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Inter-War Academic Classical c. 1915—C. 1940
|Architectural historians have taken great pains
to record the growth of modern architecture in Europe during the years of
its flowering in the I92OS and I93os, but it must be realised that this
radical new idiom was still very much a minority movement at that time.
Conservative architects and their clients usually agreed that a certain
amount of ‘simplicity’ was desirable in this modern age, but in their hearts
they believed that true architecture had its roots in Greece, Rome and the
Renaissance and that some form of classicism was the only safe port in a
stormy sea of change.
But even if the writing was on the wall, twentieth-century classicism was by no means finished, and it was able to put forward some formidable champions. Edwin Lutyens scored an imperial triumph with the mighty Viceroy’s House at New Delhi; he was universally regarded as the greatest English architect since Wren. And even though Stanford White and Charles Follen McKim were dead before World War I, the American firm of McKim, Mead & White continued as one of the world’s most admired and respected architectural practices. In France, the venerable Ecole des Beaux-Arts continued to hold the flag of classicism high until well after the end of World War II.
Classically based styles abounded in Australia during the 19205 and 19305 (see also INTER-WAR:
GEORGIAN REVIVAL, FREE CLASSICAL, BEAUX-ARTS, STRIPPED CLASSICAL, COMMERCIAL PALAZZO, MEDITERRANEAN and SPANISH MISSION), so Inter- War Academic Classical must be reserved for those buildings which are both serious and correct in their classicism while avoiding the largeness of scale which might tip the scales towards an Inter- War Beaux-Arts classification.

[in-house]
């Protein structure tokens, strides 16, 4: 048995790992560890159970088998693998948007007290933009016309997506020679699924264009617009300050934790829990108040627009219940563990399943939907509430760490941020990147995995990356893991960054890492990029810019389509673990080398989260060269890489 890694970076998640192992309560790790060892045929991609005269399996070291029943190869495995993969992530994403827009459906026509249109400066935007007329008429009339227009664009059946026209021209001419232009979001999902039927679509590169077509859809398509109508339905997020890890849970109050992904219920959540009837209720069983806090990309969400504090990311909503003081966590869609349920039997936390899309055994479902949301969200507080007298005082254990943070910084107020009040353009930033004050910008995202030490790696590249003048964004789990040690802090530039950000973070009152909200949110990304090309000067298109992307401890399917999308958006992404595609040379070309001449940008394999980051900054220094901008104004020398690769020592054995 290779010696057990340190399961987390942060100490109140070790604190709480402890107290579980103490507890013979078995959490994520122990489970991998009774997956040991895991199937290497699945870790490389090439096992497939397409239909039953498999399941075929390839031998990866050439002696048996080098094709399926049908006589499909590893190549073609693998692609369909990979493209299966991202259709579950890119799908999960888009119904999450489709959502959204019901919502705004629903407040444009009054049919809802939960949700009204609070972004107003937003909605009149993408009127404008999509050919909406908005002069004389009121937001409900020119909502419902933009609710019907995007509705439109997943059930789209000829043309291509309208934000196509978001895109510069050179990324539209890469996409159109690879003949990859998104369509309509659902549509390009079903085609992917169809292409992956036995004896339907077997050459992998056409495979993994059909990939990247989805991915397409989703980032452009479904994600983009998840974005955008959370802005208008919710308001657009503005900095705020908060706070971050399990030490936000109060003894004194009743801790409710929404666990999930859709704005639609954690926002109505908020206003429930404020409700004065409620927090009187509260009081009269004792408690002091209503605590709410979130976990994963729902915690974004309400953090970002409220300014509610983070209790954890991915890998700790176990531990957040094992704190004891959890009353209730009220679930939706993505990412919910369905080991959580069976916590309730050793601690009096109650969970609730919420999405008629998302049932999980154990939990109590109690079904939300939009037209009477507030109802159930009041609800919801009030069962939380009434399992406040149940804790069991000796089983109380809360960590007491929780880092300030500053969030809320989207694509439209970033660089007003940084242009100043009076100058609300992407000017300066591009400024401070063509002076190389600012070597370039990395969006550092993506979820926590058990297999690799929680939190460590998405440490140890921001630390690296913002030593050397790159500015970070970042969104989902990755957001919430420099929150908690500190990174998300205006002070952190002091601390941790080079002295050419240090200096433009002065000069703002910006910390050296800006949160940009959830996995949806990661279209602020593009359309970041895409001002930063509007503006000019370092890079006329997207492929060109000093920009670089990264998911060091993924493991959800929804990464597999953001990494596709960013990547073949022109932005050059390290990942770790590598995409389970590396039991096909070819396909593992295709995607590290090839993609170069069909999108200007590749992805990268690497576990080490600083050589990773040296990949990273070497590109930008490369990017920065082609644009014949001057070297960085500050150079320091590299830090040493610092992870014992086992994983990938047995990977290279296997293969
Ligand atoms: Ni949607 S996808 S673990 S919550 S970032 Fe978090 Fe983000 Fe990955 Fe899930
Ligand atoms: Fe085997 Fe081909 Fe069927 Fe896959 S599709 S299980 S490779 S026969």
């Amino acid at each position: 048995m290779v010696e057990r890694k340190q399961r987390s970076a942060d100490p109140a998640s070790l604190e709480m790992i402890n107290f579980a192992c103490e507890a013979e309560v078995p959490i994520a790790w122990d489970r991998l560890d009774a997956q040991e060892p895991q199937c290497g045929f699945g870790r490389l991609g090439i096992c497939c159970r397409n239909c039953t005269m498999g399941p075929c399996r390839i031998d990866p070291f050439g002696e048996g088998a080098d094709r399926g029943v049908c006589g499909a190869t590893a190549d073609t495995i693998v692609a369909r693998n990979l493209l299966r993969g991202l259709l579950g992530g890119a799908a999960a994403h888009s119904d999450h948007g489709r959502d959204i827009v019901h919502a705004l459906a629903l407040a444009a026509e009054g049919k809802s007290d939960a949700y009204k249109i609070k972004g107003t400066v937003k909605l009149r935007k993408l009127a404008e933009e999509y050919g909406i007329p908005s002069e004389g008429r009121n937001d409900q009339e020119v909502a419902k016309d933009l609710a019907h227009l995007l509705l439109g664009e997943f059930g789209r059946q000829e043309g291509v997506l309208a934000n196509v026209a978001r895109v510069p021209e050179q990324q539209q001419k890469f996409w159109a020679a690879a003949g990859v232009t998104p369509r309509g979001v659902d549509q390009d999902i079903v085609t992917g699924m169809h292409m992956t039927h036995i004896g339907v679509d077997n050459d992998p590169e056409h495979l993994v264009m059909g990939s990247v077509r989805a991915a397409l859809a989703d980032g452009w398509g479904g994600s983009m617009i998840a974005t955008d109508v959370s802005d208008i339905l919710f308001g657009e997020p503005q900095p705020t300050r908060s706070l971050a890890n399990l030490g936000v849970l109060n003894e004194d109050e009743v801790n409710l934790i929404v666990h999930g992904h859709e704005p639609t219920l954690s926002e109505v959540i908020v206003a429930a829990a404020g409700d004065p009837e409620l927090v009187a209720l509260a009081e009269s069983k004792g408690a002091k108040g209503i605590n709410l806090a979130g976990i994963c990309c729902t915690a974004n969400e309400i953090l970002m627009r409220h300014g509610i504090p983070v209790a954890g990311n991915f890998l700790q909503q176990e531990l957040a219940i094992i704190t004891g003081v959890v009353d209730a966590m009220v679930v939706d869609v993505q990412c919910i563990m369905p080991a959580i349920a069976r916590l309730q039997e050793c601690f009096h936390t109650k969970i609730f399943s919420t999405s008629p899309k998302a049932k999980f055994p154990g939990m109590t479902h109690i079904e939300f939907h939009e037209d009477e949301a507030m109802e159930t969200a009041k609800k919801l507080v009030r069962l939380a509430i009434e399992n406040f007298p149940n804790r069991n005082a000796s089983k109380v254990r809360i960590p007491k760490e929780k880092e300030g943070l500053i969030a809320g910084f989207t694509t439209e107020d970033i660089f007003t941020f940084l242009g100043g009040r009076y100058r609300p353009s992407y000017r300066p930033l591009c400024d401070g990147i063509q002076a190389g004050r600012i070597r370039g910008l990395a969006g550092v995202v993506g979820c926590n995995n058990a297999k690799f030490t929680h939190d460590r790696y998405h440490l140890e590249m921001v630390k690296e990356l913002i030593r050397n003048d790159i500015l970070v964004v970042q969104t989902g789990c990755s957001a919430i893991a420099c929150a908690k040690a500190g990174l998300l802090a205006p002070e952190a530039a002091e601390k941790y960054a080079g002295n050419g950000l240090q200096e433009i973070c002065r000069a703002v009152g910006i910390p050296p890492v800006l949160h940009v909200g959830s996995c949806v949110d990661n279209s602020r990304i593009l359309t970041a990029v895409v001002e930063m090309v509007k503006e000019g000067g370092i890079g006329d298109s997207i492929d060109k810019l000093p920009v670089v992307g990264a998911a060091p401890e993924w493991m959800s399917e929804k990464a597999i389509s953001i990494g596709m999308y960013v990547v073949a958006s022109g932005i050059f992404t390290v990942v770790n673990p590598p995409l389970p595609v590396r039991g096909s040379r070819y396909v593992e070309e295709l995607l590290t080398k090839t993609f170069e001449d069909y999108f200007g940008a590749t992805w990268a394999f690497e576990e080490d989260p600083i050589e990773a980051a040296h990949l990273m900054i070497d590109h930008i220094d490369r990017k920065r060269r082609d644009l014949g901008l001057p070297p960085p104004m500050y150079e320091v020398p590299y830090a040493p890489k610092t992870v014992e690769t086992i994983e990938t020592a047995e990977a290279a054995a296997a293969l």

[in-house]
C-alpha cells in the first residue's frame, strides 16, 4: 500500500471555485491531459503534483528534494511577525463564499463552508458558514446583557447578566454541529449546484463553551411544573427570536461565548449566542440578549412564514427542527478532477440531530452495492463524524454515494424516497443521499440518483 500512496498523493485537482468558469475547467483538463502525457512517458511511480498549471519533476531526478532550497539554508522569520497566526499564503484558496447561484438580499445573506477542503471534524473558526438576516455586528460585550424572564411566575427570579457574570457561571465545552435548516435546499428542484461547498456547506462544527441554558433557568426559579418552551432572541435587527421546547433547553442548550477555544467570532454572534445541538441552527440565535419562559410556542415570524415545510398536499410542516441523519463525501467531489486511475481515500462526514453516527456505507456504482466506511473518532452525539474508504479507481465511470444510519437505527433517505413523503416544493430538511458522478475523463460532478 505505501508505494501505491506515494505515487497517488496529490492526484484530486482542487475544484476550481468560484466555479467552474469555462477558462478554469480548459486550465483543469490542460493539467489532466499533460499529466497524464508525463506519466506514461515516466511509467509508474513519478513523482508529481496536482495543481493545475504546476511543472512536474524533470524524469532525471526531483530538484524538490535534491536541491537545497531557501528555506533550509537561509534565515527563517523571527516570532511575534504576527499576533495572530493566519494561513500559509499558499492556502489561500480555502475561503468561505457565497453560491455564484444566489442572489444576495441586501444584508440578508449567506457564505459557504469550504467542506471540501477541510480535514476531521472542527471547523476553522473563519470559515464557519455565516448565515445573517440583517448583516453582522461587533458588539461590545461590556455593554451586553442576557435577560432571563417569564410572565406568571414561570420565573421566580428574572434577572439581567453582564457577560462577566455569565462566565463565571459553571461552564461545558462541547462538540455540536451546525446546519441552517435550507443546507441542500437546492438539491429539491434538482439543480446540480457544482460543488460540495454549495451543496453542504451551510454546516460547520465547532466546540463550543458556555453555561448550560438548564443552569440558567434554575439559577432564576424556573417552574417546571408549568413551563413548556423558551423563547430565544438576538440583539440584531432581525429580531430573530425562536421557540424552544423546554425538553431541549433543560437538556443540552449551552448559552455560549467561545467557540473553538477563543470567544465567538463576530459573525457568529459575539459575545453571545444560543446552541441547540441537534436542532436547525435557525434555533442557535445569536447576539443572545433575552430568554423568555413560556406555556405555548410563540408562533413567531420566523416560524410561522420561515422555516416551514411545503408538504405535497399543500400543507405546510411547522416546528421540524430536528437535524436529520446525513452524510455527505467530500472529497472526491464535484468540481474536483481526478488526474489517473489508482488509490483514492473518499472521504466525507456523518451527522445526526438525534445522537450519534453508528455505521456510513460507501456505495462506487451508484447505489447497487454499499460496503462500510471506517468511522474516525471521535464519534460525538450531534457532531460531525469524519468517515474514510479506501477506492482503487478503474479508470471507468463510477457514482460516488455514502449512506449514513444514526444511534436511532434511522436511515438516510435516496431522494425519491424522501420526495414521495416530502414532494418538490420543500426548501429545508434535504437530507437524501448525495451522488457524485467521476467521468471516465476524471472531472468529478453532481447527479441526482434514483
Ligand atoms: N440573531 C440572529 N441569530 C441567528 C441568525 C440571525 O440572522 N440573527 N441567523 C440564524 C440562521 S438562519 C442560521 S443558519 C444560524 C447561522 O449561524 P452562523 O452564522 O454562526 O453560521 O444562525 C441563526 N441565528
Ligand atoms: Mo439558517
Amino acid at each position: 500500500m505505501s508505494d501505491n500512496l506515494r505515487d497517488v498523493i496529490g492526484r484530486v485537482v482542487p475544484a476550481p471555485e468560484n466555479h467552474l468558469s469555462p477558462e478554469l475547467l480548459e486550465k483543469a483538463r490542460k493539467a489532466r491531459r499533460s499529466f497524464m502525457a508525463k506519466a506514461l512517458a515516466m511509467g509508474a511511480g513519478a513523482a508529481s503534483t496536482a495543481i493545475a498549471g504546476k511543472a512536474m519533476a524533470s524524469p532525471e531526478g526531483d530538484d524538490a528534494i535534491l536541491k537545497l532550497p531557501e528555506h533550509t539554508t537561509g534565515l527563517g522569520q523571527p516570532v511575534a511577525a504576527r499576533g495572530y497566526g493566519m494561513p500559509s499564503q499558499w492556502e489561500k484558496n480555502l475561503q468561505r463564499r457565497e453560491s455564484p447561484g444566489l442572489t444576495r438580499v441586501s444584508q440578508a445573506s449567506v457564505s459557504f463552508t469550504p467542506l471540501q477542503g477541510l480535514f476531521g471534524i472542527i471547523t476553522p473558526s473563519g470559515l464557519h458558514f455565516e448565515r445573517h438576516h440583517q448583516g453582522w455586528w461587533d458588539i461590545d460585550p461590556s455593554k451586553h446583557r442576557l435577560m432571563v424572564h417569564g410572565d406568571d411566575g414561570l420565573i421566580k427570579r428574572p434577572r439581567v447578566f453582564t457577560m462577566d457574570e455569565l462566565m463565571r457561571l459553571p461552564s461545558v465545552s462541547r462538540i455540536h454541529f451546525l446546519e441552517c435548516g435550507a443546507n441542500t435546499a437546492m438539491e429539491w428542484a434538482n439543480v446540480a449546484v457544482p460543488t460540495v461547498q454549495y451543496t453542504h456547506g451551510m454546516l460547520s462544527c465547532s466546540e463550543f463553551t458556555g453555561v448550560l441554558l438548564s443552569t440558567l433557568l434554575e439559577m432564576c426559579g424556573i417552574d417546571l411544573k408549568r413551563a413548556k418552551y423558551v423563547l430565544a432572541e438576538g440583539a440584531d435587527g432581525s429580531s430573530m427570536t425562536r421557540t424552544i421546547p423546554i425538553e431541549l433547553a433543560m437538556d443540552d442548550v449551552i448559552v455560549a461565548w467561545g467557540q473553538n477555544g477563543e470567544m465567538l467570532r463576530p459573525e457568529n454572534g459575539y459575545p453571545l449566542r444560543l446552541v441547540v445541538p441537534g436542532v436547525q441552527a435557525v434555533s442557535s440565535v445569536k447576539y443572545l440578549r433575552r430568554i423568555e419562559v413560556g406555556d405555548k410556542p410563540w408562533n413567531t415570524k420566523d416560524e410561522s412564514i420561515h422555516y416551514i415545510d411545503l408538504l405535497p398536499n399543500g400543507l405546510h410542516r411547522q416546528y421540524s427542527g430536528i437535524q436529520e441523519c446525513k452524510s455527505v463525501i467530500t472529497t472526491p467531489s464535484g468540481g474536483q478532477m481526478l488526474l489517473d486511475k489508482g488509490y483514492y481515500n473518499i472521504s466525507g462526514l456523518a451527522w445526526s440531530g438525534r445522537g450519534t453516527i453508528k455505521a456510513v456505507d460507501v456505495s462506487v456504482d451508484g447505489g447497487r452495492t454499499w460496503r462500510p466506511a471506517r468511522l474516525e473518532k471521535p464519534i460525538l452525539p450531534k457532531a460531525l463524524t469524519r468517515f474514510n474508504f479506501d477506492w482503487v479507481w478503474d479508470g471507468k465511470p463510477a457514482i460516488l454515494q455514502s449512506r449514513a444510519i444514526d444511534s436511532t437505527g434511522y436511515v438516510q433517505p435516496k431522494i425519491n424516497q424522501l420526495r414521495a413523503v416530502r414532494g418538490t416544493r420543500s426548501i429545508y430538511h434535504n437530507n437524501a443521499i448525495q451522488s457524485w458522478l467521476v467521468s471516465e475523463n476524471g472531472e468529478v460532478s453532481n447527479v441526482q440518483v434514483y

Broadly speaking, designers in the igos and 1930S favoured restraint rather than excess. Hence it is not surprising to find major war memorials in both Melbourne [3801 and Brisbane  that used the sober, dignified Greek Doric order in structures which are remarkable for their strong, clear geometry. The impressive city halls in Brisbane  and Newcastle  tended to follow precedents established in the mid-nineteenth century, where the strong vertical mass of a central tower erupts from a relatively low, ‘quiet’ building and the drama is prevented from getting out of hand by the reassuring familiarity of the classical orders used correctly.
off Macquarie Street
Glebe War Memorial
Shrine of Remembrance, St Kilda Road, Melbourne, Vic. Hudson & Wardrop, architects, from 1927. A fusion of Doric ideas from the Parthenon and the ancient Mausoleum at Halicarnassos.
City Hall, Brisbane, Qid. Hall & Prentice, architects, 1929. A dramatic juxtaposition of tall tower and classical base, continuing a Victorian tradition (compare illustration 88).
"A Pictorial Guide to Identifying Austrlian Architecture; Styles and Terms from 1788 to the Present"
RICHARD APPERLY, ROBERT IRVING, PETER REYNOLDS. PHOTOGRAPHS BY SOLOMON MITCHELL.
Angus & Robertson Sydney 1995 ISBN 0207 18562 X
Copyright © 1989 by Richard Apperly, Robert Irving and Peter Reynolds.
|Shrine of Remembrance (Melbourne); completed 1934|
|Brisbane City Hall; opened 1930|
|Shrine of Remembrance. Brisbane. Completed 1930.|